I was able to test Optoma’s GT1080 gaming projector recently, which we saw at last year’s Technology Exposed show (Technology Exposed Roundup). Being a gamer, it sounded like a good opportunity to put the product through its paces!
The first challenge came in the set-up: it’s been a long time since I arranged a projector for viewing. However, Optoma had me covered. The GT1080 really is ‘pick up and play’, and only required the correct positioning and sources. There was no fussing with keystone correction or wall colour adjustments – it was just ready to go. Much appreciated for gamers, although it should be noted that functions like zoom and lens shift are not built in. Image alignment is solely through physically moving the projector and digital keystone adjustments.
Something else to note is that the GT1080 only has HDMI (x2) ports as its inputs: there is no analogue interface. This is not a huge surprise, as VGA is usually built in to projectors these days to support use in business environments, which use legacy laptops. HDMI is well established on modern consoles, PCs and gaming laptops. The product also has a 12V trigger port, to control a motorised screen, and a port to add a 3D transmitter (although this is not included in the box).
As a DLP projector, the GT1080 features TI’s BrilliantColor technology; that’s marketing-speak for a six-segment colour wheel. Levels are adjustable: the unit was set to BrilliantColor 9 originally (out of 10). Of course, this is not the most accurate setting but does saturate the colours, making them appear very bright and vibrant. The feature can introduce noise to an image, though – I found that a setting of two or three was optimal.
I’m between houses at the moment, and so my next challenge came in two forms: finding an area of wall large enough to act as a screen, and finding content to play on it. The projector has a short-throw lens, and so when I first turned it on, at about 2m from the wall, the image was around 3.6m along the horizontal edges! I eventually settled on a 0.7m throw distance, which output a 55″ image. The lens did introduce some uniformity errors, primarily a lack of focus at the edges of the image, but this was easy to fix using the manual focus adjustment.
Next, the content issue. I have a PlayStation, but all of my games are packed up in boxes. Luckily, I had downloaded free running simulator Mirror’s Edge to the hard drive. This is not the most demanding game (it was released in 2008), but as I was mainly testing frame rate was a good stand-in, with its twitchy controls and need for very precise timing.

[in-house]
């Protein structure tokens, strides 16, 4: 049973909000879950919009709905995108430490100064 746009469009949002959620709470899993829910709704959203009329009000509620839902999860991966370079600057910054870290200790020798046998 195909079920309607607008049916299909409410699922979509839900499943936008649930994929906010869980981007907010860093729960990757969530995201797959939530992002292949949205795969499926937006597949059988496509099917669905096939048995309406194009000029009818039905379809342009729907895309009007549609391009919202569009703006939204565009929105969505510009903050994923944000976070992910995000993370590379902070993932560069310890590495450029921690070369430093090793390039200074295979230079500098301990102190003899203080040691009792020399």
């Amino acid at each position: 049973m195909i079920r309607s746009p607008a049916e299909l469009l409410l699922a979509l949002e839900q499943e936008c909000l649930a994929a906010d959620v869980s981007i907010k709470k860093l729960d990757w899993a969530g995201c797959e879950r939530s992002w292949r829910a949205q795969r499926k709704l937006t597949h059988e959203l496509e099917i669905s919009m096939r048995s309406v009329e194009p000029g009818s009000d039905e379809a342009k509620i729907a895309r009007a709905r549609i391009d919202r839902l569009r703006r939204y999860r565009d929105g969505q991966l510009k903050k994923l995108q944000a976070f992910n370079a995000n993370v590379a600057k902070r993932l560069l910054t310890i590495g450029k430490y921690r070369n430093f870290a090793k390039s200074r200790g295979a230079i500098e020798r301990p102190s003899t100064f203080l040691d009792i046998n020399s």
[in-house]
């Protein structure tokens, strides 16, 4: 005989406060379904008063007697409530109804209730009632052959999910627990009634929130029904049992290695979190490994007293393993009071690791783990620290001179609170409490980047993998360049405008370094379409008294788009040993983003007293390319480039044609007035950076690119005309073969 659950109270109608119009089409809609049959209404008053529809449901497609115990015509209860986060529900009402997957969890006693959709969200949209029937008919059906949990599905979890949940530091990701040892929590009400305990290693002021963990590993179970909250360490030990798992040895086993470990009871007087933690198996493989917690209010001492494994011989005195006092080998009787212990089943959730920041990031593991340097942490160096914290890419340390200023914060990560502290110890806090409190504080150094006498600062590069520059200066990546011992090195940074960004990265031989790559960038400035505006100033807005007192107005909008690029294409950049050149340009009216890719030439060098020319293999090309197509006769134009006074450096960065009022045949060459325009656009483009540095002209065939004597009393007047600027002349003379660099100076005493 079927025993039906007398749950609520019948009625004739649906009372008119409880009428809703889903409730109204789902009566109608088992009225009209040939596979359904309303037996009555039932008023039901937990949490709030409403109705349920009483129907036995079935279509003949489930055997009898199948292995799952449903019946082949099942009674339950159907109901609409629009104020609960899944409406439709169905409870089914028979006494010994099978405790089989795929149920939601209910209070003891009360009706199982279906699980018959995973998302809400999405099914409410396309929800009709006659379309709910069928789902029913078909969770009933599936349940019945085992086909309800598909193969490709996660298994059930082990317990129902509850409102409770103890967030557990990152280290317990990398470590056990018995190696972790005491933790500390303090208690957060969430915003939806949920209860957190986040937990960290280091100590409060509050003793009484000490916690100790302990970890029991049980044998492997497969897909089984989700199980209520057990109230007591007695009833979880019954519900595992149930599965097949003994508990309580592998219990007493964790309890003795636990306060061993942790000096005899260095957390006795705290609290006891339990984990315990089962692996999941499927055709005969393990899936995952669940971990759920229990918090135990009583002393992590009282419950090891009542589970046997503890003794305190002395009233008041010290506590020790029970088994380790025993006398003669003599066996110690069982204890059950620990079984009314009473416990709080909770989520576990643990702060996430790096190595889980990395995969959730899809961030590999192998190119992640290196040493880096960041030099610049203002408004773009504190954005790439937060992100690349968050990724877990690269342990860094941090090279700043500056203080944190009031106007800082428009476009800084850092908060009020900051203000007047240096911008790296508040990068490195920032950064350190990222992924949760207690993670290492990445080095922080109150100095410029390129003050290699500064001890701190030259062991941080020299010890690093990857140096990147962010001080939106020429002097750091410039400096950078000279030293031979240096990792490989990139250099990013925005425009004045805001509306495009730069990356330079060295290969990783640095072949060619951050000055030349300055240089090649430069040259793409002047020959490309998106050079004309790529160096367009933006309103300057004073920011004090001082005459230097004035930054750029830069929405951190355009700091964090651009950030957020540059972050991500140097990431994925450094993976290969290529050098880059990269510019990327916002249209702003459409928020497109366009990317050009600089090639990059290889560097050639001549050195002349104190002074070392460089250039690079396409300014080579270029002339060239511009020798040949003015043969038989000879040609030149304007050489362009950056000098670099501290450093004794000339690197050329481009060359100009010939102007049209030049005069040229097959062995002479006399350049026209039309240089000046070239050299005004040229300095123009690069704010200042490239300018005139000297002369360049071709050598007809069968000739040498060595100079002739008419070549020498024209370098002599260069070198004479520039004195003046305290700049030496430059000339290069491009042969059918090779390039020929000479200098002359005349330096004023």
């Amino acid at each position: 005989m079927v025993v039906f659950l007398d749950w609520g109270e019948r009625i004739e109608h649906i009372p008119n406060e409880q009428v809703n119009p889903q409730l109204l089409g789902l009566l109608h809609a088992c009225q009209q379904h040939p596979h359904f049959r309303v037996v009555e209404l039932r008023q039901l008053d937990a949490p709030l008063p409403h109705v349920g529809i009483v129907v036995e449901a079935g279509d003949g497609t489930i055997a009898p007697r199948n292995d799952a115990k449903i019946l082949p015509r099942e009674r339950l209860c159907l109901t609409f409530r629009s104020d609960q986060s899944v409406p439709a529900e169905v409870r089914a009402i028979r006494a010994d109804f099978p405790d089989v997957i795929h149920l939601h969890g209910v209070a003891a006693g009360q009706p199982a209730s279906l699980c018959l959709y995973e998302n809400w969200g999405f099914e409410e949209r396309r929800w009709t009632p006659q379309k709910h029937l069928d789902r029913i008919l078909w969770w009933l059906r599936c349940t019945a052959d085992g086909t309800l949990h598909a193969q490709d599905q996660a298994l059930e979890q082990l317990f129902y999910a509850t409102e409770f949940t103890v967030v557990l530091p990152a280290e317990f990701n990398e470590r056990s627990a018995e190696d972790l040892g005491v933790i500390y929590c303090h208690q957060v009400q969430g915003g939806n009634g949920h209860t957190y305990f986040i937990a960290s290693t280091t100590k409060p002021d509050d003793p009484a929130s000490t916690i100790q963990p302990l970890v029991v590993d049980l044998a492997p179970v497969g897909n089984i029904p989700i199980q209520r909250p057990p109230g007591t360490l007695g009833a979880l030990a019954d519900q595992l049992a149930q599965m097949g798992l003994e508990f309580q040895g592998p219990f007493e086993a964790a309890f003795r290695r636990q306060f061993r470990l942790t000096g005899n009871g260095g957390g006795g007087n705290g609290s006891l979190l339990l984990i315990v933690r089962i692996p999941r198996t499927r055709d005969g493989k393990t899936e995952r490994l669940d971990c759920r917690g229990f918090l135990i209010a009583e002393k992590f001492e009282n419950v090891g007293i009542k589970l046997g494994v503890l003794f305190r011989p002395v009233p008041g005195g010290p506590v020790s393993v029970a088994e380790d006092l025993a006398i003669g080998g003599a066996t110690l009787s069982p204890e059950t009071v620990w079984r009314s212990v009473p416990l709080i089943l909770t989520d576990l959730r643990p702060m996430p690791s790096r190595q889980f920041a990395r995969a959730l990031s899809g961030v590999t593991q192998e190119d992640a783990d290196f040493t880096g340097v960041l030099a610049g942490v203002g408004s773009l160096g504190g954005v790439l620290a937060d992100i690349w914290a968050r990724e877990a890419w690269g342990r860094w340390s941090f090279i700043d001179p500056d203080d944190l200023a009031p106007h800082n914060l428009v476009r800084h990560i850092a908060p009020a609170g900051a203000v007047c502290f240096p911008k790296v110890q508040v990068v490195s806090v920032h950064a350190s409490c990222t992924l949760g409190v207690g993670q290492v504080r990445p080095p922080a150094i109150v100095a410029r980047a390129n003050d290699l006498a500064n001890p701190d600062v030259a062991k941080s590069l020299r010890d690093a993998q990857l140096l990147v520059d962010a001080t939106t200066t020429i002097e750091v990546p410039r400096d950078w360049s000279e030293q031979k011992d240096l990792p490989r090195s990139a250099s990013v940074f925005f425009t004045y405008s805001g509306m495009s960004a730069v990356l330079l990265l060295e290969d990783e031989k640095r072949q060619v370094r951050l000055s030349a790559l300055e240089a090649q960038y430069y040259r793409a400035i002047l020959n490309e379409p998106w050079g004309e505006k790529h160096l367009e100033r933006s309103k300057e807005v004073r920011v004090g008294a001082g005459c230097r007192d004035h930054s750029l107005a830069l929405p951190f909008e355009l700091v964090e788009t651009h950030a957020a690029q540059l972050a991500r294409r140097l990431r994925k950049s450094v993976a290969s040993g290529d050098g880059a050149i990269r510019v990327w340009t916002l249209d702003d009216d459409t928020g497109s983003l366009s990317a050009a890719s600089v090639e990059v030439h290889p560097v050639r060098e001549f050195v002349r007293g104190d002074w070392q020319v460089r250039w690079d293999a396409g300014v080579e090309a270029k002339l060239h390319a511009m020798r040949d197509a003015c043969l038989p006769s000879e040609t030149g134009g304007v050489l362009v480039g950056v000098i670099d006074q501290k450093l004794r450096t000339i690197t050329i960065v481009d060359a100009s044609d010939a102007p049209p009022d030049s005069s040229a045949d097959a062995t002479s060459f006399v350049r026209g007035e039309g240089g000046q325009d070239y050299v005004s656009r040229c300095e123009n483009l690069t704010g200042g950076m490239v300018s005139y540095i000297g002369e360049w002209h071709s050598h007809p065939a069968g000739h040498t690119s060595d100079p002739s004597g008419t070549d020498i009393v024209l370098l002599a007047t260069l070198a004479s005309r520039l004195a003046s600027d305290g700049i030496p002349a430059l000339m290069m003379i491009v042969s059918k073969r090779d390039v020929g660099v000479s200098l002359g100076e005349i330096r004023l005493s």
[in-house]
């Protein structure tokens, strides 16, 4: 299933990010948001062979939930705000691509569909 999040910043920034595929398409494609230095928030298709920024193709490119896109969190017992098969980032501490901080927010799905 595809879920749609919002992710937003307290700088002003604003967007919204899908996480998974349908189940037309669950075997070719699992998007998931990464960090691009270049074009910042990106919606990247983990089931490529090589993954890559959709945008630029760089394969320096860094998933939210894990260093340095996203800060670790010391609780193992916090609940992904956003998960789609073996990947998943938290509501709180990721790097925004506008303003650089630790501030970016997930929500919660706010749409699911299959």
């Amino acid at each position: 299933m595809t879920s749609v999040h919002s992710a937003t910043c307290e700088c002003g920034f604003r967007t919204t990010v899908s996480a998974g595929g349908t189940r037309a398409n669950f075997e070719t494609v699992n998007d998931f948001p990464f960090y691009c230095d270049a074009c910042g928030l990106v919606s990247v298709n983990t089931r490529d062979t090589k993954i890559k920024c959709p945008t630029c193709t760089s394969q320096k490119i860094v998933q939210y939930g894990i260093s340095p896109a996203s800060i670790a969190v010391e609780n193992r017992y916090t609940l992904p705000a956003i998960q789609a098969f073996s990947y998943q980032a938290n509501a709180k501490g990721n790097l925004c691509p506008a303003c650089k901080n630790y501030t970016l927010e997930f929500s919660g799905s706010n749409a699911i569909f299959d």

Mirror’s Edge is a very colourful game, set in a city of glossy windows and bright skies. The first thing that I had to do on boot-up was lower the projector’s brightness and change some colour settings to achieve an optimal picture quality. Optoma is known for the extensive picture calibration features built into all of its projectors, and so this was no trouble. All six colours on the colour wheel can be managed, as well as settings like contrast, sharpness and colour temperature. Pre-calibrated settings are available for several types of content, such as game, film, video and graphics.
I was gaming, so of course mostly used the gaming preset, which favours low response times, high contrast and a sharp picture. Vibrant mode is very similar, though with more attention paid to colours. The downside of both is that some detail is lost in the very bright areas – and, as mentioned, Mirror’s Edge is a colourful game. Reds (a focal colour of the title) looked particularly over-saturated, although this appeared to be down to a combination of the projector and game. It was much less of an issue when opening another game, and not at all when using the film mode to watch video from Netflix.
While playing, I was pleased with the 15ms response time of the projector: any deaths were (embarassingly) my fault, rather than the display’s. Colours were strong, as mentioned, and contrasts pronounced. Black levels were less dark than I’d have liked, but this is, after all, a (relatively) budget projector – don’t expect to get an HDR experience here. As long as the brightness wasn’t set to full, this wasn’t an issue.
The only other issue that I had with the projector was in its sound quality. The 10W speaker can output passable audio, but is limited to mono rather than stereo. It is very light on bass and can sound tinny. I would recommend an external speaker, rather than relying on the projector to fulfil home audio needs.
Overall, I can recommend the GT1080 to gamers who have the wall (and floor) space and budget. More time than I was able to give it may sort out those colour issues, but if not, turning down BrilliantColor is a stop-gap measure. (TA)